Evolution: Crime Fighting Machine

I know I give physicians crap sometimes on my blag, but I really do appreciate what they–along with nurses, physical and respiratory therapists, and other health professionals– do.

They interact with people when they are at their ‘worst’– a normally cheerful, charming person is sick, scared, in pain, frustrated, worried, hurt, angry, drugged up when they are at the hospital.  They are not themselves.  And when patients are in this ‘altered’ state, they are helpless, relying on these professionals for help.  I dont just mean ‘helpless’ in the sense most of us have no idea how to remove a lung tumor– I mean literally completely helpless– Sometimes patients are naked, unconscious, and relying on medical professionals to keep them alive.

I have no doubt that medical professionals are even more repulsed by stories like this than I am:

‘Serial infector’ hospital worker charged in NH hepatitis C outbreak that sickened at least 30

N.H. Hepatitis C Outbreak: Technician Was Fired in Ariz.

A hospital technician, David Kwiatkowski, has been accused of stealing pain medication (100 times as potent at morphine) and sterile needles from surgical patients.  Not only did patients not get the pain medication they needed, Kwiatkowski also exposed them to Hepatitis C, which he knew he was infected with for several years.

As an HIV researcher, I will tell you that I would be MUCH more upset about being exposed to HepC than I would HIV.  Weve got drugs for HIV.  Weve got jack shit for HepC (actually, I think its worse than jack shit).

And now people who went to the hospital for help are infected with Hepatitis C.  At least 30 people.  Apparently, Kwiatkowski has a loooooooong employment history behind him:

Twenty-five former patients at St. Francis Hospital in Poughkeepsie, N.Y., where Kwiatkowski worked for three months in late 2007 and early 2008, have been asked to get tested. In Kansas, state health officials are sending letters to about 460 patients who were treated at the cardiac catheterization lab at Hays Medical Center from May 24, 2010, to Sept. 22, 2010. The state also is setting up an informational website, and the hospital has set up a telephone hotline.

In Maryland, hundreds of patients are being contacted by the four hospitals where Kwiatkowski worked between May 2008 and March 2010. None of the four, which include The Johns Hopkins Hospital and a Veterans Affairs hospital in Baltimore, reported that Kwiatkowski was fired or that his behavior raised red flags.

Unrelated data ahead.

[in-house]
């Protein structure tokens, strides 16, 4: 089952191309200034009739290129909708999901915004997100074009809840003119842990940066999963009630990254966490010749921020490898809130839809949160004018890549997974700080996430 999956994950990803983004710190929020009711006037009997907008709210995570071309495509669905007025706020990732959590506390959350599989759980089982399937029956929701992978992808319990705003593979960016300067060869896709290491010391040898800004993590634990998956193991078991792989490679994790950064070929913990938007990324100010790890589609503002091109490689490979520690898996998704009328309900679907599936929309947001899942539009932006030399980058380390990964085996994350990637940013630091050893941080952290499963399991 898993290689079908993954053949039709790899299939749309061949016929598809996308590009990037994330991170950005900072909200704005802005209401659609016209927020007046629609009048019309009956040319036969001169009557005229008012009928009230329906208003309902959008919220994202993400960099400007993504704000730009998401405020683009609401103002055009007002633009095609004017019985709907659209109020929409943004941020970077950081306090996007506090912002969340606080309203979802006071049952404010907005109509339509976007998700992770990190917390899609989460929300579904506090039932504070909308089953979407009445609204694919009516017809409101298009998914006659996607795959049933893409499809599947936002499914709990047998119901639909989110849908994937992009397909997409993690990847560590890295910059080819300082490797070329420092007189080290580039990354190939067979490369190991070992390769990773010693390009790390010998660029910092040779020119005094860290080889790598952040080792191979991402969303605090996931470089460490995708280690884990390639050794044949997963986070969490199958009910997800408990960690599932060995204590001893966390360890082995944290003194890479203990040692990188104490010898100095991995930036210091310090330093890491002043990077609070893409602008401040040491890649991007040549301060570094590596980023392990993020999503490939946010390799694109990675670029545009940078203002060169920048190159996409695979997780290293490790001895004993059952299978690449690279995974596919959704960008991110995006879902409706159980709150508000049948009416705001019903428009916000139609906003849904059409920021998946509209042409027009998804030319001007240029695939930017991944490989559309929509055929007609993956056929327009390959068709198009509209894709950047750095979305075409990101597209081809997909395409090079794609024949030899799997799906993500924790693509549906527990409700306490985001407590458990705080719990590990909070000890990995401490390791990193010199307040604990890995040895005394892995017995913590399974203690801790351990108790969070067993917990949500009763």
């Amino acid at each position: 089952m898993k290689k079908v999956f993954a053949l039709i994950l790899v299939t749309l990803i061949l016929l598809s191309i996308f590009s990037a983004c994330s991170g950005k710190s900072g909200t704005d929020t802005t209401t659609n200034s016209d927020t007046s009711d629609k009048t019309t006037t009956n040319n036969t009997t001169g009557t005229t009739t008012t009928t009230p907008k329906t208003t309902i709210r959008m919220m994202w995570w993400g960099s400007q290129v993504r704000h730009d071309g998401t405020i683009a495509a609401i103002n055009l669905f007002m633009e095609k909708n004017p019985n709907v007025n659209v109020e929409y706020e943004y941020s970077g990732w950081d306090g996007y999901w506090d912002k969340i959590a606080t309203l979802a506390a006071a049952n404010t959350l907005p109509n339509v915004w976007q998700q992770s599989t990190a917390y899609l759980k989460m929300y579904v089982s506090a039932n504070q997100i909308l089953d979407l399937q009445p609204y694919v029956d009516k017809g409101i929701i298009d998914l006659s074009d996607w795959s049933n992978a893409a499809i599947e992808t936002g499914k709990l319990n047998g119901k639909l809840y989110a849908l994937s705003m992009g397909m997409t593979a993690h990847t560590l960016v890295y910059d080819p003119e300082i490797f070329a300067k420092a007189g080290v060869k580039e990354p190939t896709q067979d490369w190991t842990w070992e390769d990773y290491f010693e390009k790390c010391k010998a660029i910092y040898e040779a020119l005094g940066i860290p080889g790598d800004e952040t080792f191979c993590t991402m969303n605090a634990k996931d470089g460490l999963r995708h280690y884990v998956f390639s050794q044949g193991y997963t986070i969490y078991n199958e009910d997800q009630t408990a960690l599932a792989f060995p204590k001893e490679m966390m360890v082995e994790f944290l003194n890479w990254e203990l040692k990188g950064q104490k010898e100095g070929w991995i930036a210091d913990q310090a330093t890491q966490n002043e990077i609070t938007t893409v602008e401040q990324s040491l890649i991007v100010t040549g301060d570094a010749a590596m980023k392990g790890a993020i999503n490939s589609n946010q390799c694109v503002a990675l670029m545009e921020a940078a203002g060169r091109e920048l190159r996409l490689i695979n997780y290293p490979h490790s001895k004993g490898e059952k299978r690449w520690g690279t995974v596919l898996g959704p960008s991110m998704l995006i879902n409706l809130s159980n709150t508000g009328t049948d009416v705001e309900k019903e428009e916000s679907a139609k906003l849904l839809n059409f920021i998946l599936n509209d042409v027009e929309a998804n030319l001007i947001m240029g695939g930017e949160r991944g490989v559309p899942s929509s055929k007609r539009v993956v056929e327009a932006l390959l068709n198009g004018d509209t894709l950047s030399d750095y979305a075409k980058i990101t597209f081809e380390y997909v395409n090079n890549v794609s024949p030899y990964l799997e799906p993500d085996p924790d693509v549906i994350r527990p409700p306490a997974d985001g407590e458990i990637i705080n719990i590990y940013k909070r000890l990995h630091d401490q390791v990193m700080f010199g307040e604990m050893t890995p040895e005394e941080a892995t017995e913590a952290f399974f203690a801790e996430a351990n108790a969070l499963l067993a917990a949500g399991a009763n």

Officials have identified 270 patients at Maryvale and fewer than 200 at the heart hospital who could have been exposed to Kwiatkowski.

At Houston Medical Center in Warner Robins, Ga., CEO Cary Martin the identification process hasn’t been completed yet. Kwiatkowski worked in the cardiac cath lab there from October 2010 to March 2011 but did not have access to the hospital’s medication system, he said.

Kwiatkowski didn’t have direct access to Exeter Hospital’s medication system, either, but investigators believe he was able to steal medication that other employees were in the process of preparing for patients and switch it with syringes he had filled with another liquid, possibly saline. Former co-workers reported that he sometimes came in on his days off and attended procedures he wasn’t assigned to.

Testing originally was recommended only for patients who had been treated at Exeter’s cardiac lab, but state officials have expanded the recommendation to include anyone who underwent surgery or was admitted to the intensive care unit because Kwiatkowski sometimes took patients to those areas.

You might think I am writing about this story because of the virus angle.  Well, yes, but thats not it– Im writing about this because this is exactly one of those instances when medical professionals and PhDs, though we often fight, can use our powers together For Good.

Science, Evolution, can determine whether Kwiatkowski is guilty or innocent.

When the medical professionals are testing everyone for HepC, they need to get some PhDs some blood samples.  We would then extract the viral genome and sequence it.  Hepatitis C is an RNA virus.  That is PERFECT!  See, a DNA virus wouldnt change very much, but RNA viruses mutate quite a bit.  PERFECT!  We can use that change, that evolution, to determine who (if anyone) Kwiatkowski infected!
Lets say we have viral sequences from 5 people and Kwiatkowski, and a basic consensus/reference sequence.  IF Kwiatkowski had nothing to do with their HepC infection, the phylogenetic tree would look like a squished spider:

le expertly drawn phylogenetic tree

If Kwiatkowski infected three of the five, the phylogenetic tree would look like this:

K, 1, 3, and 4 are obviously related sequences

Even if Kwiatkowski infected someone a long time ago, a person he infected would be grouped with his viruses:

K, 1, 3, and 4 are still related, but 3 was infected earlier, and the sequence has drifted further away from K

I hope, in addition to testing patients, the medical professionals in charge of this case get PhDs to do this.  For the patients, and for justice.

Comments

  1. #1 Bob Powers
    July 30, 2012

    Science: it’s not just for geeks anymore.

    Too cool, ERV

  2. #2 Poodle Stomper
    July 30, 2012

    Hey ERV, did you see the latest ebola thing? I thought you might be interested in it if you hadn’t heard of it already:
    http://www.newscientist.com/article/dn22120-ugandans-urged-to-avoid-contact-as-ebola-spreads.html

  3. #3 KiwiInOz
    July 30, 2012

    There has got to be a tv show in this. NCIS crossover with House, or something.

  4. #4 Fkurban
    Baltimore
    September 11, 2012

    I was wondering if there is any way to get sequence of Kwiatkowski’s HCV isolate…?